There are two kinds: appropriate and inappropriate. Appropriate guilt/shame occurs when you have breached your own boundary and acted below your standards - for example yelling at a friend when you are stressed. The message tells you to course correct by compensating - apologising etc.
Inappropriate guilt/shame is a different animal and we will look in depth at that at another point in these Inner Shifts. The main difference is that you never feel you can really compensate for this type of guilt or shame.
Any guilt or shame over your eating is generally inappropriate. Any strategies for compensating such as starvation or over exercising do not restore any integrity. This is all you need to know at this point in time.
Karla McLaren calls this ‘the brilliant stop sign of the soul’. You need some time out from life, and you need to investigate why.
I always challenge the term ‘depression’. While there are people who are genuinely suffering from depression, I believe that there are many more who are struggling with life and feel overwhelmed, but are not depressed. They genuinely need support, but I wonder if labelling themselves as depressed creates a passivity that entrenches their feelings of hopelessness. What they may really be experiencing is (very real) tribal rejection, or (very real) unexpressed anger, or (very real) stuck trauma. All of these require a process of reframing and moving forward in a different way.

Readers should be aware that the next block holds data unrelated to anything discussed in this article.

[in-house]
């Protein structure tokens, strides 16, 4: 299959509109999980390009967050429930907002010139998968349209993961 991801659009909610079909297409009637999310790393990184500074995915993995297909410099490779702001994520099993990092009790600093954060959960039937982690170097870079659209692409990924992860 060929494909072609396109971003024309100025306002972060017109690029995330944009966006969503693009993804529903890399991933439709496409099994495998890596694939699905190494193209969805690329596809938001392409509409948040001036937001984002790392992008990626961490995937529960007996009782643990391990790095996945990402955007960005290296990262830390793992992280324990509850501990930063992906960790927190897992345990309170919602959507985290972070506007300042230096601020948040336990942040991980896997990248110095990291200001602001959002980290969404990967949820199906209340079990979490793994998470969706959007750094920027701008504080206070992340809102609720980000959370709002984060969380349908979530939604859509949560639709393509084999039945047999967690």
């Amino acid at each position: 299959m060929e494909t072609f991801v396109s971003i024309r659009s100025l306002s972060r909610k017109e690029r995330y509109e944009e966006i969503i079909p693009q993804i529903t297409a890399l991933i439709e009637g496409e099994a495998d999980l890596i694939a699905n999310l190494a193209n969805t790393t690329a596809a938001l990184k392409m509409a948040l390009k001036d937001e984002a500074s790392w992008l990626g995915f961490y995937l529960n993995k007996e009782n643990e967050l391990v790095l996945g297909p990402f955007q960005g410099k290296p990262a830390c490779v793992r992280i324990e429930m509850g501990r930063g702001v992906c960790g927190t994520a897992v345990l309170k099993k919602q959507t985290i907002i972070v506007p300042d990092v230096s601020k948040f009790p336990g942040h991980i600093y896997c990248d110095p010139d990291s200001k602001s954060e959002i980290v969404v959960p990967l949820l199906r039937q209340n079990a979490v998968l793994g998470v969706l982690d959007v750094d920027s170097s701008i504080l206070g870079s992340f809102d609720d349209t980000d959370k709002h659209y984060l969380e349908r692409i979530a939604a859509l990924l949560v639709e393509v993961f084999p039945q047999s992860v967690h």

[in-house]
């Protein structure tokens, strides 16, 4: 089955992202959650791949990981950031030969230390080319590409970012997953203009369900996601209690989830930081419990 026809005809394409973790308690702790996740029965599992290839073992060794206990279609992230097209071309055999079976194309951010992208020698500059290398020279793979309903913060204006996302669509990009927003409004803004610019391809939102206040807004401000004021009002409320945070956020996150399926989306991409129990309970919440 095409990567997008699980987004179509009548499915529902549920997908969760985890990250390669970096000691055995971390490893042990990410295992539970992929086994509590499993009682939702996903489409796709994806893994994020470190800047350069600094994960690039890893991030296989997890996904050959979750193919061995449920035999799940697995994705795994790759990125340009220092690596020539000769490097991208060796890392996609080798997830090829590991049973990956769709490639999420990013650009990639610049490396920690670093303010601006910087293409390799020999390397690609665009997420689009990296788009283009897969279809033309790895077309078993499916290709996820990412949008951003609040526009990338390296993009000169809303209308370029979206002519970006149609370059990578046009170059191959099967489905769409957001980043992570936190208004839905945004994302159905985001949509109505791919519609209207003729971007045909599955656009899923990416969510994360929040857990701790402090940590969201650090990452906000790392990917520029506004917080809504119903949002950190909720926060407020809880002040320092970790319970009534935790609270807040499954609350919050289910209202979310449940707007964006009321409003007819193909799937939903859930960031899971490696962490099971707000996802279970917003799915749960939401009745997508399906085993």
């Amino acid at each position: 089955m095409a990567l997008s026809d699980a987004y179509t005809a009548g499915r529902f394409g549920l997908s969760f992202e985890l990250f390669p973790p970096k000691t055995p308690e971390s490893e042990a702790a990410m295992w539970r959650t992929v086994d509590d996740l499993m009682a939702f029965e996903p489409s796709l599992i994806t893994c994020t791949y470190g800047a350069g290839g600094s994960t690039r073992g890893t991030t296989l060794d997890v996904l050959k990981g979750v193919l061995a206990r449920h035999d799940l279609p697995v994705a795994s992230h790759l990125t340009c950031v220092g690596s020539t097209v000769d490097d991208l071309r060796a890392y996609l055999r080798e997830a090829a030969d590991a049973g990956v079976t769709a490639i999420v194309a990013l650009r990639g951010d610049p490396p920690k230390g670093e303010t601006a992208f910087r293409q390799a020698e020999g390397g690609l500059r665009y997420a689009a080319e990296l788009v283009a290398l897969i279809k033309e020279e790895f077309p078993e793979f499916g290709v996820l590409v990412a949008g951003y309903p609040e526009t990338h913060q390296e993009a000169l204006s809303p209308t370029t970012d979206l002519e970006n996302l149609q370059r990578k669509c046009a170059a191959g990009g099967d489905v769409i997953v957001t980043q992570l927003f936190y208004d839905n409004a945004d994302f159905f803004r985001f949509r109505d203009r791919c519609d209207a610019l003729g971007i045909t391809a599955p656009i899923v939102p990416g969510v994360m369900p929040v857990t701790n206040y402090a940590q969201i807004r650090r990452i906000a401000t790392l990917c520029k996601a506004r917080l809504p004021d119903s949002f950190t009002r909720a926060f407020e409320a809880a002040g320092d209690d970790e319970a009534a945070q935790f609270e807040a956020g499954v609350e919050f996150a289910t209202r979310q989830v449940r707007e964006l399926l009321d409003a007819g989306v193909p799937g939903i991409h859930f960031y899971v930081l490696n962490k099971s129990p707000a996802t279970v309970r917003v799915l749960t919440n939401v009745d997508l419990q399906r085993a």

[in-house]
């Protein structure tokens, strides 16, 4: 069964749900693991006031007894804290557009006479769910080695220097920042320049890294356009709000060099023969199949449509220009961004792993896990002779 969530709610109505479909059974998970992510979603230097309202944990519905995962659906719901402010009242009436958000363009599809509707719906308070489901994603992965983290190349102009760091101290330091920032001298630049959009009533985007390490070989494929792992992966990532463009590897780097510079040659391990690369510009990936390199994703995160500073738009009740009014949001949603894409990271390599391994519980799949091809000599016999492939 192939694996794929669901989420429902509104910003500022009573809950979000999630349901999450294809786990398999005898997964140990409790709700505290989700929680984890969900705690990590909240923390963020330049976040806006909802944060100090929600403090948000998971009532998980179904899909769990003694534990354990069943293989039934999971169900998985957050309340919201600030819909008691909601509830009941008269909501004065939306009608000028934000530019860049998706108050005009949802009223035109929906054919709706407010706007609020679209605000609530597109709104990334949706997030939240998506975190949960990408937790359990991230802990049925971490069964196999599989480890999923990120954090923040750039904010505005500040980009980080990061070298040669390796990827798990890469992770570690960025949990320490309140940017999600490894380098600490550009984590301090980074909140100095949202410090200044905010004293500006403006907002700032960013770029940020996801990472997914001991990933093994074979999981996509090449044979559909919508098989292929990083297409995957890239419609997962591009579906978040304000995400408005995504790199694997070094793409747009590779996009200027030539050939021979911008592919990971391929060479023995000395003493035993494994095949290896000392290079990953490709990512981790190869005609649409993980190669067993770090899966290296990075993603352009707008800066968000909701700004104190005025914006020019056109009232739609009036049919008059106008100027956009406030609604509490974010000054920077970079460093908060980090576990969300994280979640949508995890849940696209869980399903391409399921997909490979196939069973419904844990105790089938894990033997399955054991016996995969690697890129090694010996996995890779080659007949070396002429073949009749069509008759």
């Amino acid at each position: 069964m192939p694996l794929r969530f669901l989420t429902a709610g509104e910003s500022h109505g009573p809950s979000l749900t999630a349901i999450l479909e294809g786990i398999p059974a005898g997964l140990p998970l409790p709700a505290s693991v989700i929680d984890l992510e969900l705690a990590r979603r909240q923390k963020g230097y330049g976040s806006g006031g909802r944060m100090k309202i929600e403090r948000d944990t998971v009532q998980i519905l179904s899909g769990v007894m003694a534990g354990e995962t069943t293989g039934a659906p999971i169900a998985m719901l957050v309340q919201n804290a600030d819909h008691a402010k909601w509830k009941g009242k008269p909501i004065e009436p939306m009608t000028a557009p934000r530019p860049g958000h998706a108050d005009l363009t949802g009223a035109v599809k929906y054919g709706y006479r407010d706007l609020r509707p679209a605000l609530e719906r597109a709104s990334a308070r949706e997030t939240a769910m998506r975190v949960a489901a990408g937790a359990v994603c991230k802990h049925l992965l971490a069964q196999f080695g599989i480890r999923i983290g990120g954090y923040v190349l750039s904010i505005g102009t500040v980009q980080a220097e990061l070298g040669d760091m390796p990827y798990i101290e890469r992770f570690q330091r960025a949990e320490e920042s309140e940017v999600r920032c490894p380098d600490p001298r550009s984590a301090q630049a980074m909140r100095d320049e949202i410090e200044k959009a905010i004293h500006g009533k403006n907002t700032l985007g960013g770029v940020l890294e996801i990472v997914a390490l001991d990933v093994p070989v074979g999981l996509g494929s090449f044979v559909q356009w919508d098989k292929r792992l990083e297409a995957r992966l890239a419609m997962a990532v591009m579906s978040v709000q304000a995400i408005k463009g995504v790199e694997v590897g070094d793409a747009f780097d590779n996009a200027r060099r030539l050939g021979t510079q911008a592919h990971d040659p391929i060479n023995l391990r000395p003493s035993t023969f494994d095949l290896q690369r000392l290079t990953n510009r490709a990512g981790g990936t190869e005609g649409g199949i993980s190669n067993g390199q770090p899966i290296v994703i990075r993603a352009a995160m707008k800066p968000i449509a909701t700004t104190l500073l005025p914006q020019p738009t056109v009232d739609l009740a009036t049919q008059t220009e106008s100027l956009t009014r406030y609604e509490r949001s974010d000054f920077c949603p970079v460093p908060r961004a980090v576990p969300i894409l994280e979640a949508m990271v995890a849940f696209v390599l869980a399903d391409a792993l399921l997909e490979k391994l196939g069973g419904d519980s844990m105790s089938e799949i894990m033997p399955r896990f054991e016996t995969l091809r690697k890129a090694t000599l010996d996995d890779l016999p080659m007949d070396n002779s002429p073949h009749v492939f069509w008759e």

NB Having no medical training, I will never tell a client that they are not really depressed, or they should stop their medication etc. ( I have heard both positive and negative accounts of medication and I remain professionally neutral on this topic). It is my job to respectfully challenge you as my client, while empowering you to make the right decisions for yourself.
The message? Something in you has to die - but it is not the whole of you. What can no longer be tolerated in your soul? What absolutely has to go?
The questions that these messages in your emotions trigger are often the most difficult of your life. Many clients learnt as children that it was dangerous to express anger and that inappropriate shame felt like THE TRUTH. Challenging these long held beliefs (that were soul saving once, but are now killing your quality of life) is not easy and valuable discussions for your sessions.
This work takes courage, but it is the most liberating work of your life. What a weight off to realise that your desire to no longer be here which keeps swamping you is actually a neon danger sign of your overwhelm or need to grieve, rather than an actual wish to die.
Observe yourself: when you feel a difficult emotion, ask yourself: what is the message here?
Be aware that the world is not necessarily going to welcome with open arms the actions in the messages. Eye, there’s the rub - it probably involves proceeding very consciously.
You don’t necesarily need to act on the message it gives you straightaway. Just understanding that there is some function of your emotion is liberating.
I recommend getting a copy of The Language of Emotions if this content speaks to you. When I got it, I used it as a emotional reference to make me feel instantly better when my rage or shame or low feelings overwhelmed me.